Achieving an accurate translation is not easy. Aside from the obvious challenges, there are innumerable subtleties bound to culture and usage that can undermine an otherwise sound translation.
Our experience has taught us that in many cases it can come down to a single word. Meaning one thing in one context the word can have a different meaning in another. Here are a couple of Spanish examples:
1. Drug — “Droga,” a common translation, can often be taken as an actual threat to health. “Medicamento” is usually the preferred translation in a healthcare context.
2. Balance — It is very common to mistranslate as “balance” in Spanish, which means “equilibrium” and is not quite accurate. The better translation is typically “saldo.”
3. Hospice — The temptation is to translate “hospice” to “hospico,” but in Spanish this is a place for the underprivileged especially when maintained by a religious or governmental institution. The better translation for a healthcare audience is “Centro de cuidados paliativos.”
Understanding these subtleties comes with experience and overlooking them can be costly. So make sure when approaching translation projects you are working with a knowledgeable language services partner.
Social networking sites like blogs, Facebook, YouTube and others have today become the preferred source for information, entertainment and communication for an increasingly large portion of the population.
Recent studies on who is using these social networks have proven to be very revealing. Current numbers suggest that ethnic minorities and Hispanics specifically, are the most regular consumers of social media. Nearly 30 percent are identified as Spanish-preferring Hispanics, even higher when you focus on those under 35 years of age.
Experts explain this by pointing to a tendency among these groups to favor community-oriented values, looking to one another for help and support. Social media tools make this sharing of information easier than ever.
Clearly, social media can be a powerful way to promote healthcare access among your LEP audiences. But the challenges faced online are little different than those encountered with traditional tools: You must ensure that you say what you mean and account for the cultural nuances that are critical to being understood.
State legislatures know that when it comes to healthcare we too often fail to adequately communicate with limited-English proficient (LEP) audiences. They also know that as a result LEP speakers are less likely to have a primary care provider or receive preventative care and more likely to experience medical errors.
The State of California addressed this issue with SB 853. The legislation, first passed in 2003, mandated that by January 1, 2009, every healthcare plan in the state must have established and implemented a language assistance program. This includes translation of all vital documents into “threshold” languages and making interpretation services available at all points of contact.
Recently, the State of Washington attempted to do something similar. With nearly half a million citizens relying on subpar English skills, the State conceived SB 5140 to help ensure equal access to all.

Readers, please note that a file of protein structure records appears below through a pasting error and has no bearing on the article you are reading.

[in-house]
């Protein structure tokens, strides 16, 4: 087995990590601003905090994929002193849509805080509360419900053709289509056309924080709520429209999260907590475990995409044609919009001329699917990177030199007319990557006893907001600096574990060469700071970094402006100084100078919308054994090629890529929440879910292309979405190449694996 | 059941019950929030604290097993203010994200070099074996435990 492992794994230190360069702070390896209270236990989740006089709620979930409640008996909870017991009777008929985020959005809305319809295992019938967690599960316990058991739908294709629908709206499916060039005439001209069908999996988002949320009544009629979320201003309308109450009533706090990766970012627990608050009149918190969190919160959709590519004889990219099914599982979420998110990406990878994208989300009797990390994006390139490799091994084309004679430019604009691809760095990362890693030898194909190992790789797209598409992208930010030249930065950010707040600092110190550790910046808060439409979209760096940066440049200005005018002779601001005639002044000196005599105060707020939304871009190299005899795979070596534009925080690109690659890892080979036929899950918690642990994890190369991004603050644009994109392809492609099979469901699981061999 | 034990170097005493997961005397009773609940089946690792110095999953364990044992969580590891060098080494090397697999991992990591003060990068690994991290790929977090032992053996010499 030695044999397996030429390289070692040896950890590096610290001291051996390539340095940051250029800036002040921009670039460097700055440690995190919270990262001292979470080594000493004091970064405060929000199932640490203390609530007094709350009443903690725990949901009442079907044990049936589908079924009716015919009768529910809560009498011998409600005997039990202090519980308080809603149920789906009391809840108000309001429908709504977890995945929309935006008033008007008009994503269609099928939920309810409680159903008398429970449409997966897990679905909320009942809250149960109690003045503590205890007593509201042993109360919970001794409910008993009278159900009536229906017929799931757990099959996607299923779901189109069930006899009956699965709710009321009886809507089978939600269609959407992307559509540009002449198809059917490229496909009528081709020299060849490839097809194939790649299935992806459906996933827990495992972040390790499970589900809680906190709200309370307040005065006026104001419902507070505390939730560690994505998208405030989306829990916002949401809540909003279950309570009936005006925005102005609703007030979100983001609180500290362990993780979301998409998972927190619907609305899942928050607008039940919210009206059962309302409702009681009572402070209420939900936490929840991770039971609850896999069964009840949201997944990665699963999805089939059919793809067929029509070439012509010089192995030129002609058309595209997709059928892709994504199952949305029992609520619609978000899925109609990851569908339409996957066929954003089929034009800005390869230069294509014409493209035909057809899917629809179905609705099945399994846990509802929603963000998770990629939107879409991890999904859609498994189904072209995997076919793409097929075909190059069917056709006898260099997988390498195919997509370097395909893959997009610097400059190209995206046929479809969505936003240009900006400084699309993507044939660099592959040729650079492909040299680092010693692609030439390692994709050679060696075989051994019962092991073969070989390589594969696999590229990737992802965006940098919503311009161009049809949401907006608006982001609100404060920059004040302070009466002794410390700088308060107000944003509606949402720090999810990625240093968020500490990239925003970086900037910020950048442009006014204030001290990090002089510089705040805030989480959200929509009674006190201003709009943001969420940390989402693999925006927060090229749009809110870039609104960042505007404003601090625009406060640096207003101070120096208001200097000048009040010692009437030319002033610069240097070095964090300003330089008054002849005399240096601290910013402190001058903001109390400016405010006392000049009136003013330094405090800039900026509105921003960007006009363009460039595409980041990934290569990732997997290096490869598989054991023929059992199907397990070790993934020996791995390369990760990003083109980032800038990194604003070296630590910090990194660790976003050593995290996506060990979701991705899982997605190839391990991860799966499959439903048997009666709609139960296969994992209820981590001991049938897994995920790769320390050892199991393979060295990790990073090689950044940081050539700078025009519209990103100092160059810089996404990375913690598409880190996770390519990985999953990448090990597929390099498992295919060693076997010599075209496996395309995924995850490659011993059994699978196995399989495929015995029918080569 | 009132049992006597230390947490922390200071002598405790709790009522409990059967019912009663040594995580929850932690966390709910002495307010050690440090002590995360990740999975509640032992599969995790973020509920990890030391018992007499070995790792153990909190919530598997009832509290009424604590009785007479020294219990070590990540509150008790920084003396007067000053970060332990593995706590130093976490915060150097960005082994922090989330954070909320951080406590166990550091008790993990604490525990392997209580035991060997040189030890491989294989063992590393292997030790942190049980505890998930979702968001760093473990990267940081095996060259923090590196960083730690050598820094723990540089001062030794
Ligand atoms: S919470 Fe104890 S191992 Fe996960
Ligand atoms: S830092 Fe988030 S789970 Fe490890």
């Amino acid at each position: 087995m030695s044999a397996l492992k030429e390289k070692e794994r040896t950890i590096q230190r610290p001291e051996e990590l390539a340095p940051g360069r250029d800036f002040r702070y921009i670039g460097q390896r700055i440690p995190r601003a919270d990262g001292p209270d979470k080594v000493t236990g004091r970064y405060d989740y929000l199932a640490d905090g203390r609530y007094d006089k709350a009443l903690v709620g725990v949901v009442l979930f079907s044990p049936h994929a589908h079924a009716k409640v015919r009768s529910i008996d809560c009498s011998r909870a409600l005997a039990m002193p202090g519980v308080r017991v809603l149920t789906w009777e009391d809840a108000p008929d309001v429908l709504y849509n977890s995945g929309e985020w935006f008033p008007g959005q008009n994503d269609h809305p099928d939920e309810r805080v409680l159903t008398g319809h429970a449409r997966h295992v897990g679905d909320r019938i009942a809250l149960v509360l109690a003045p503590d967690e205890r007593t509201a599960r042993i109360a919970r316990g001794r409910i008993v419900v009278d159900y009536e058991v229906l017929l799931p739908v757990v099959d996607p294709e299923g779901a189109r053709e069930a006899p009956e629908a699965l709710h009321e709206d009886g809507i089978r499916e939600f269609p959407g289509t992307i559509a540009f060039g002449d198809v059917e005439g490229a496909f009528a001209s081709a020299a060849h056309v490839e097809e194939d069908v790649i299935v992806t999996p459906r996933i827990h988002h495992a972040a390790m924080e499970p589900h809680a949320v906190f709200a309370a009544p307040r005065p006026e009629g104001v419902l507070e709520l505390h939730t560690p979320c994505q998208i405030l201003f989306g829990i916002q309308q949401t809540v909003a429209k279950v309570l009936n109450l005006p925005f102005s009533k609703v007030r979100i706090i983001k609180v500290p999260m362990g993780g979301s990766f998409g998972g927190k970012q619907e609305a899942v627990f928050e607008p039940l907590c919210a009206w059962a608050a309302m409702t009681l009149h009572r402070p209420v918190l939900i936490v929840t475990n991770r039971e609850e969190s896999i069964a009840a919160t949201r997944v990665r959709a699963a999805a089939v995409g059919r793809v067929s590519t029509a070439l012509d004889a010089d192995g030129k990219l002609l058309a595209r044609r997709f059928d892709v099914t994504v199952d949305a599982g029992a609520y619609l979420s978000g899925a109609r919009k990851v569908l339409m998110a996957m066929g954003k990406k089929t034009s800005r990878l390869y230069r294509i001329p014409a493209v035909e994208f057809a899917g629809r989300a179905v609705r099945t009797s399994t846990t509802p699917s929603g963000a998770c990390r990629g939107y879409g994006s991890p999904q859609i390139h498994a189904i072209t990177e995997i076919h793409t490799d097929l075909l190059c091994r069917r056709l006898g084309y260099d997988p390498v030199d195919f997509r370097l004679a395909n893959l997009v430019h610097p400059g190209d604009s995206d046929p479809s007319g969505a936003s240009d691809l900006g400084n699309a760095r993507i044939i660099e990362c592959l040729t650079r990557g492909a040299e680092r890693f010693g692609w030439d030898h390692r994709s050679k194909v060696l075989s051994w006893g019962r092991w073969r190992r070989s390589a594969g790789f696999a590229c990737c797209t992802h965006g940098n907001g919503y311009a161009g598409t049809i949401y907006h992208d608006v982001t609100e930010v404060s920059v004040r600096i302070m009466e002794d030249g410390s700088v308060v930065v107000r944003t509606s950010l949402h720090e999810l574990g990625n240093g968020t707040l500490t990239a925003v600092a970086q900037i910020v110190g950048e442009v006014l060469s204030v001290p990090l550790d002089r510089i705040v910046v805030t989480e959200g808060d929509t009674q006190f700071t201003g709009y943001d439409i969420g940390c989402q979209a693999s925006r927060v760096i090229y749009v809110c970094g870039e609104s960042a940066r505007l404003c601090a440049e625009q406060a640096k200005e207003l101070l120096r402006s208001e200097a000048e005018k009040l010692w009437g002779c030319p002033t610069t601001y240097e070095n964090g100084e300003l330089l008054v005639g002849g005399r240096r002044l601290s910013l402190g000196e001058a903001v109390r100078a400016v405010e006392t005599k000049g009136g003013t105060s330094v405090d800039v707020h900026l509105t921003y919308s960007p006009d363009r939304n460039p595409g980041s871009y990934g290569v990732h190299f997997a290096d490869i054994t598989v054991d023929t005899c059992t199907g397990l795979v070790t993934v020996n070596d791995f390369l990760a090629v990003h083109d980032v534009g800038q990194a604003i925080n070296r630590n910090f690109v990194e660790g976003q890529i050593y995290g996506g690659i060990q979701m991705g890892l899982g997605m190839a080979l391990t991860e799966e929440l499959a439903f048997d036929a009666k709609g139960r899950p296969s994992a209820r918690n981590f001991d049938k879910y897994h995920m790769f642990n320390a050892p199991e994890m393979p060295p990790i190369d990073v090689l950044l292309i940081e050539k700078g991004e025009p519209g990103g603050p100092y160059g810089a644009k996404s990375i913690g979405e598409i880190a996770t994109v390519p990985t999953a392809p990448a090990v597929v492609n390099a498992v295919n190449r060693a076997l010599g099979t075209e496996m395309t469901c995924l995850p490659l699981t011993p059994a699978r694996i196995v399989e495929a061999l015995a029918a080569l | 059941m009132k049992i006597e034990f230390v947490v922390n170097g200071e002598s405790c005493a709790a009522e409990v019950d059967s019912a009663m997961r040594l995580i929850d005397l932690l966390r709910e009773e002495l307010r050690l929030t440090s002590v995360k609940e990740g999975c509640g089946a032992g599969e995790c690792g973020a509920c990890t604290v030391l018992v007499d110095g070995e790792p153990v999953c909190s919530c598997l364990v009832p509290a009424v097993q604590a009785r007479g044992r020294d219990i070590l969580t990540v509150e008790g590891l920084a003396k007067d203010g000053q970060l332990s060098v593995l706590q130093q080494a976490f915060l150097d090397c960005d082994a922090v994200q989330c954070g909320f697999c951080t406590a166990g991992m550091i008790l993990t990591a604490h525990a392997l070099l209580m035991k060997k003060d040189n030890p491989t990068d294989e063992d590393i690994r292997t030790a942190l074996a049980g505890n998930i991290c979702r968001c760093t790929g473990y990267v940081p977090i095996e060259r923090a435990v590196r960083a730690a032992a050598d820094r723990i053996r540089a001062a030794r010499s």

Sadly, the bill failed due in large part to budgetary concerns. Experience has taught us that this is short sighted. States see time and again that failure to clearly communicate with LEP audiences only leads to higher long-term health care costs down the road.
Imagine the consequences if healthcare and medical terms were not translated and presented accurately. For example, the word “intoxicado,” meaning “nauseated,” if translated as “intoxicated,” could result in the patient being treated for drug overdose, which may result in a brain aneurysm.
The precarious use of these terms can be risky and not only result in inaccurate translation but also misdiagnosis, which in certain instances can be life threatening.
One way of reducing these risks is to ensure the use of glossary and style guides. A glossary is a comprehensive list of commonly used terms, phrases and product names specific to the healthcare industry. A style guide provides advice on writing style, convention, and formatting preferences and is essential for consistency of documentation.
It’s important that your LSP understand the necessity of quality and innate consistency in translations. They know that addressing these issues can go a long way toward achieving near “zero defects” in the finished translation product.
We all know America’s baby boomer generation is reaching the time when they will become eligible for Medicare benefits. This is true for Medicare-eligible LEP populations as well. Reaching this important market sector requires, and in many states demands, translating into their native language.
Medicare Marketing Strategies 2009 is geared to help healthcare professionals address new regulations, while growing and retaining market share. Among the presentations, Francisco Garbayo, Director of Emerging Markets and Corporate Performance with Regence Group, a long-standing viaLanguage customer, will discuss “Medicare Marketing to the Latino Population.”
The Regence Group won the 2008 “Best of Blues” award for their marketing program nationally, so Francisco is sure to have some great ideas to share.
The conference will take place March 24-26, 2009, at the Holiday Inn Crystal City, Washington, DC. We look forward to seeing you there!
Strategic Account Executive